There are few things more painful for an audience than a performance that is obviously underprepared. There are also few things more painful for a performer than having a song fall to pieces because it wasn’t properly rehearsed. Consider the above points when working on your songs in the lead up to your performance, and ensure that you make the event the best it can possibly be, both for yourself and for your audience.

Easy Vs Challenging

Female guitarist sits down to play an easy song, following from her tablet device.

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It’s fun to pick up the guitar and learn an easy song really quickly. The immediate reward of learning an easy song is a great feeling. Trying harder songs, however, can be daunting. When deciding which songs to bring in to your guitar lessons, by all means go for songs that you like, but don’t shy away from songs that you might think are too ambitious.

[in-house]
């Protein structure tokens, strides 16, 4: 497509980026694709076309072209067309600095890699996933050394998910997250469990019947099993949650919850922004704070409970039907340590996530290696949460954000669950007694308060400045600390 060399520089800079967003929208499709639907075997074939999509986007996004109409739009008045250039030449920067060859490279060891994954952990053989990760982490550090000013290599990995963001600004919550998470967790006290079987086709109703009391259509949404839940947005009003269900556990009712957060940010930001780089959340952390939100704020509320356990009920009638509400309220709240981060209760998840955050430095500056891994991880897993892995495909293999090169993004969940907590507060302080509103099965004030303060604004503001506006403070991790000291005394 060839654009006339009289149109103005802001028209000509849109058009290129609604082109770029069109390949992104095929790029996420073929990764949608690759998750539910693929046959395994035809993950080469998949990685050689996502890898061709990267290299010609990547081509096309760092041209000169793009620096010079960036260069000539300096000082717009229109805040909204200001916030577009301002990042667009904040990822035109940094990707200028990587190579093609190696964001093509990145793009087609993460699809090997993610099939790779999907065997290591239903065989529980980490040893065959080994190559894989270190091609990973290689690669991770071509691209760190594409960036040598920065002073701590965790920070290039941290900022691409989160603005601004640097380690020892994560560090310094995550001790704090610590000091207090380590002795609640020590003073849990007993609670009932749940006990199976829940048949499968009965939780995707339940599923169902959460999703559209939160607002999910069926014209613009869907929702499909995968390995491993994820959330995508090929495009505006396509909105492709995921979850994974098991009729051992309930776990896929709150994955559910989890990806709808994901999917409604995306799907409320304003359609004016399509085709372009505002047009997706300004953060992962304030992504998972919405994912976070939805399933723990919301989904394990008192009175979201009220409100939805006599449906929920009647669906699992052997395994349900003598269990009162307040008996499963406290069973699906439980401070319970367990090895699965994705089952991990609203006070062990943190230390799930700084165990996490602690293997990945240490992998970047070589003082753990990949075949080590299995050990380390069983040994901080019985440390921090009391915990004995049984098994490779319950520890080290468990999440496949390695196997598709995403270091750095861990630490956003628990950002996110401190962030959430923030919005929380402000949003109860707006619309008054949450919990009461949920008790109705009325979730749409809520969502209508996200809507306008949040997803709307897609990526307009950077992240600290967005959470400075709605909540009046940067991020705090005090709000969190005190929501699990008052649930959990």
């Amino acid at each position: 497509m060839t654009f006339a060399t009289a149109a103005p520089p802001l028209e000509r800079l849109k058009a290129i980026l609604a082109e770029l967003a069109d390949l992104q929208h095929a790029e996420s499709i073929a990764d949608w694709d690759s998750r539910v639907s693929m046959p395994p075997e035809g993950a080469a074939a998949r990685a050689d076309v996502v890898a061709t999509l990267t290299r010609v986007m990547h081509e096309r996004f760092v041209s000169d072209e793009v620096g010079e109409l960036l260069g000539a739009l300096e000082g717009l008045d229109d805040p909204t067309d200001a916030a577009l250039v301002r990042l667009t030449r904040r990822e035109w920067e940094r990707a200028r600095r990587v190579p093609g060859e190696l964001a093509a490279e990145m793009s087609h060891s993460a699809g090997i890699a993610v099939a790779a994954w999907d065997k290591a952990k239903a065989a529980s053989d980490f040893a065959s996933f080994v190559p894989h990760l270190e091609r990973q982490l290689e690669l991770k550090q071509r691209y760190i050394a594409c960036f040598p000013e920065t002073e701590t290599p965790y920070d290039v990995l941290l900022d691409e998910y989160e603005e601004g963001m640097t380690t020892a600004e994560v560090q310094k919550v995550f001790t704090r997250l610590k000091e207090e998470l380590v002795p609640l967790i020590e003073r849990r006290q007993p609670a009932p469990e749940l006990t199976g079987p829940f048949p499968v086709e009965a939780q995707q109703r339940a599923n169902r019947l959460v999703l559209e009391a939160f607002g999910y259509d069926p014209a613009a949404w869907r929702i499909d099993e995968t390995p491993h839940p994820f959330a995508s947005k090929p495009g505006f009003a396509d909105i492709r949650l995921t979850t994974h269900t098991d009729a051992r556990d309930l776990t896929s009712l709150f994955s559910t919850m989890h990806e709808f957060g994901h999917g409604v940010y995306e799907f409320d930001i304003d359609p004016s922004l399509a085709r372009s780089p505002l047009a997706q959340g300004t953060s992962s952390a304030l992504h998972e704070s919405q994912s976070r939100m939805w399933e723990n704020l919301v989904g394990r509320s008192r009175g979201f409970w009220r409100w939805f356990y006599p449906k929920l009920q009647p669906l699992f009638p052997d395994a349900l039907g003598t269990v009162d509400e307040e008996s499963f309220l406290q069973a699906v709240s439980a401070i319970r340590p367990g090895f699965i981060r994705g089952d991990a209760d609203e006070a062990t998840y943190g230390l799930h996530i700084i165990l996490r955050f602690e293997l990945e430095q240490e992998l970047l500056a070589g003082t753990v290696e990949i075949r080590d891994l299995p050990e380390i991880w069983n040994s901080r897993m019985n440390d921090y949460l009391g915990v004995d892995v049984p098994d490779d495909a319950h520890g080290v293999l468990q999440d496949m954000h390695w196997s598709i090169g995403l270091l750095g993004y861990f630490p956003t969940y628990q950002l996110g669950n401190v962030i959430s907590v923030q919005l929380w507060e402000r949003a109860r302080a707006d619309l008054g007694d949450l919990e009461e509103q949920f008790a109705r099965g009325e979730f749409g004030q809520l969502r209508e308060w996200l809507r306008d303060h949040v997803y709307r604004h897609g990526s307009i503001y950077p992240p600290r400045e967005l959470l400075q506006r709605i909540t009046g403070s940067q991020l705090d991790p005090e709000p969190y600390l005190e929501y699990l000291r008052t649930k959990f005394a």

Challenge Yourself

The more you try to do things that you find hard, the easier they will get. Was the guitar easy when you first started playing? Chances are it took a while to get used to holding down the strings, holding the guitar, holding, the plectrum, and changing chords in a timely fashion. Now that you can do those things, that doesn’t mean that you should stop trying to challenge yourself with your guitar playing. If you enjoy being challenged, then this goes without saying. If you don’t enjoy a challenge, then consider this: Every challenging song that you conquer will directly lead to you finding other songs LESS challenging in the future. Think of it as a long-term investment in making things easier.

Good Things Take Time

Sure, it’s great to learn a new song in a matter of minutes and have fun playing the guitar. I’m in no way trying to discourage you from doing that. The reward of being able to confidently play a song that you struggled with in the beginning is one of the best feelings that you will get as a musician. Depending on how high you’re aiming, working on a more challenging song will take time – certainly more time than the fifteen minutes that you would spend on a simple four-chord song.

Don’t Sweat The Choice